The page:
Ghost Wire: Tokyo
Ghostwire: Tokyo positively surprised us, but probably mainly because we didn’t trust it after the preview. Walking around the extinct Shibuya is fun and exciting, and the gameplay offers enough fun and variety to keep you entertained for the 12 to 15 hours you will spend in it. It should not last longer, because the fights will be very frequent. We haven’t achieved that effect yet and that’s nice, because then the focus remains on how fun it is to beat the Yokai and rip the cores out of their bodies. Technically, Ghostwire: Tokyo falls short, although the overall level is fine. The game surprises here and there with great ray tracing effects, but if you take a quick look at it, you won’t immediately say that it’s a very cool game. This judgment is what concerns us the most. There are quite a few good things to discover in Mikami’s latest game, but the chances of Ghostwire: Tokyo joining its greatest classic are slim.
When we shared our first experience with Ghostwire: Tokyo in early February, we weren’t so positive about it. The game failed to impress. That wasn’t surprising: publisher Bethesda Softworks and development studio Tango Gameworks showed us the game in a presentation where the streaming quality wasn’t optimal. Plus, we couldn’t play the game ourselves, which doesn’t help either. Because if you don’t have any gameplay to focus on, things like repeating animations start showing up. Attention is focused on how empty Tokyo looks and how boring it actually is. When you’re not playing yourself, you feel less of the sinister vibe and tension that comes with Ghostwire: Tokyo. It’s now almost two months now, the game is already in stores and we’ve played it extensively ourselves. In fact, we finished the game almost in one go, which is great for a game we expected so little from at the beginning of February.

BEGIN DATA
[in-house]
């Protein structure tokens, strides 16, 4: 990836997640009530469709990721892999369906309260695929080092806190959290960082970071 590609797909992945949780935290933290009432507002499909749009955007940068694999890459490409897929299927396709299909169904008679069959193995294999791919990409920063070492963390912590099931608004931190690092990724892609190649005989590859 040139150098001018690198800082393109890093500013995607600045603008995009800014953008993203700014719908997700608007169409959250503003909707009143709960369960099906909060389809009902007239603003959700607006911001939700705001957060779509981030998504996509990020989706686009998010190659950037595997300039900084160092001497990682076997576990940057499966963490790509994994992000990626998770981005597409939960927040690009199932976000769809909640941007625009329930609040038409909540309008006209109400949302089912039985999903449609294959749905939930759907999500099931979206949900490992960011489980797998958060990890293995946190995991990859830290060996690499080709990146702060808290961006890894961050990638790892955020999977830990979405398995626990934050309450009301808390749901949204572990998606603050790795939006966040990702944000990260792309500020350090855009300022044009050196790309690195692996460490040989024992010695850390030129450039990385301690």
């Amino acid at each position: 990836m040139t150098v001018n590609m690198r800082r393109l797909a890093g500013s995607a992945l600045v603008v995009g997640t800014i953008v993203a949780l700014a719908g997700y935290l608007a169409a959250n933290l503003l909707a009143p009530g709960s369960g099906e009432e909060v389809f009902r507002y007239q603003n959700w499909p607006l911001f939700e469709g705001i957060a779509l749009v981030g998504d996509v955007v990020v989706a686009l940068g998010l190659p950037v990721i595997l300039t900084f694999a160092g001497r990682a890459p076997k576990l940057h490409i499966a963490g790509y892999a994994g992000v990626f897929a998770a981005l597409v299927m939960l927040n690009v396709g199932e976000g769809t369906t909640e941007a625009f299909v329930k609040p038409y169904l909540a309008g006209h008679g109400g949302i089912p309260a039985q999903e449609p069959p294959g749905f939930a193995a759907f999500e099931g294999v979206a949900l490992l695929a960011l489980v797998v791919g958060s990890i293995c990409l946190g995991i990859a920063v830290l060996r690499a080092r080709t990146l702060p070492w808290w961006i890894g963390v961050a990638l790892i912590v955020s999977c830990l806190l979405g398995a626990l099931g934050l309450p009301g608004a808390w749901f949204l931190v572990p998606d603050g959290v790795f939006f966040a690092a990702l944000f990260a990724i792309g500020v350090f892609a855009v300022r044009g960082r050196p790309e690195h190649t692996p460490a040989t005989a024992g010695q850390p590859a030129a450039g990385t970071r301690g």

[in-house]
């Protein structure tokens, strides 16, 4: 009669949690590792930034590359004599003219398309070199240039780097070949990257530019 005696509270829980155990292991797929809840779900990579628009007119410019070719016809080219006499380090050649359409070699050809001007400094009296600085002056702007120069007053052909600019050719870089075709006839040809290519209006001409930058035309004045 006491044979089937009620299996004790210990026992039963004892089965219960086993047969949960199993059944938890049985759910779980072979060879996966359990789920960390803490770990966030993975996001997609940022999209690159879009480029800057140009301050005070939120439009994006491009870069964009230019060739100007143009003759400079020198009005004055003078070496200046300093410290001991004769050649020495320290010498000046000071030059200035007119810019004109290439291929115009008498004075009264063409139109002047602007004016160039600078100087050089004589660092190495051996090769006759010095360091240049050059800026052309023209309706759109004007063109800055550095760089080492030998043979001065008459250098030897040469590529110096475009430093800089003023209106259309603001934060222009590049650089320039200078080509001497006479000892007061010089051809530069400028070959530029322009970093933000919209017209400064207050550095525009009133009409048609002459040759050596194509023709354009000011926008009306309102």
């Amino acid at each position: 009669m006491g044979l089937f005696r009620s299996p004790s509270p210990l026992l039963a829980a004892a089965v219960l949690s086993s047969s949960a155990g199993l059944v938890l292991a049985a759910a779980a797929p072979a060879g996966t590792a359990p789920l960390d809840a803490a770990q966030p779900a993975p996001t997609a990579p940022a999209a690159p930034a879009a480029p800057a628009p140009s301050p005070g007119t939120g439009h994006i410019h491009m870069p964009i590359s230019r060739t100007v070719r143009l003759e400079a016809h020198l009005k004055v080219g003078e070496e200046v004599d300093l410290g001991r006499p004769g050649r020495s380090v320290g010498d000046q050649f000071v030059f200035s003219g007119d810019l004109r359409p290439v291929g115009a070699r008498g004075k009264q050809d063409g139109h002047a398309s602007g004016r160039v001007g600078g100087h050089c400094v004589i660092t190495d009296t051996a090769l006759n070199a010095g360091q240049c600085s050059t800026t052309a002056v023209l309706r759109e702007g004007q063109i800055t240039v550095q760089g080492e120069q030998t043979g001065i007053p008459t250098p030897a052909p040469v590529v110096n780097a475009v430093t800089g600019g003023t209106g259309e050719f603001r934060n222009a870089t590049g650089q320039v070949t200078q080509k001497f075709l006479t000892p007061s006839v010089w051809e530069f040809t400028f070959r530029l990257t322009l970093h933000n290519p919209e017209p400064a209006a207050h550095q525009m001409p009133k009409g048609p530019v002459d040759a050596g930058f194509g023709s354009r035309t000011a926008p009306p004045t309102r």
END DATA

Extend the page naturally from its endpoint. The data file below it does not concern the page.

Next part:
While the first-person action game Ghostwire: Tokyo is not a big and familiar name, the game does not come without some expectations. The studio behind the game, Tango Gameworks, is Shinji Mikami Studio. You may know this name from Resident Evil, Devil May Cry, Phoenix Wright: Ace Attorney, and The Evil Inside. Many Mikami games have their own “faces”; They are special in many ways. The Evil Within 2, Mikami’s last game before Ghostwire: Tokyo, dates back to 2017, so it’s time for a new special from the hand of this Japanese guru.
Ghostwire: Tokyo is about the main character Akito, who, as a resident of Tokyo one day, has to deal with a disaster. A mysterious mist descends over the Shibuya area and kills all the inhabitants. Meaning, the corpses separate from their souls and disappear, while a mysterious character behind Hania’s mask, known as Hania in the game for comfort, attempts to harvest souls and use them for his own purposes. Akito is supposed to be one of the victims, but he survived as ghost investigator KK seized his body. At first, Akito is not supposed to know about this intruder, but he soon realizes that KK’s presence can help him find out what happened in Shibuya and where his kidnapped sister may be apparently.
Having the ghost of KK not only gives Akito a powerful and bossy voice in his head, but also gives him special gifts. He can dispel evil spirits with hand movements and attack enemies with a variety of elemental attacks, while also gaining the KK’s bow and using his spectral vision, which allows him to detect clues in environments and enemies through walls, among other things. can be noticed. KK also at first wasn’t too happy with the body he’s riding on, but gradually KK and Akito get closer to each other. The bond between KK and Akito is part of the story, which also revolves around freeing Shibuya, tracking down Hania and Akito’s sister, with room at the end for moral messages about love and family. That didn’t impress us too much, although it certainly doesn’t get in the way of the game.
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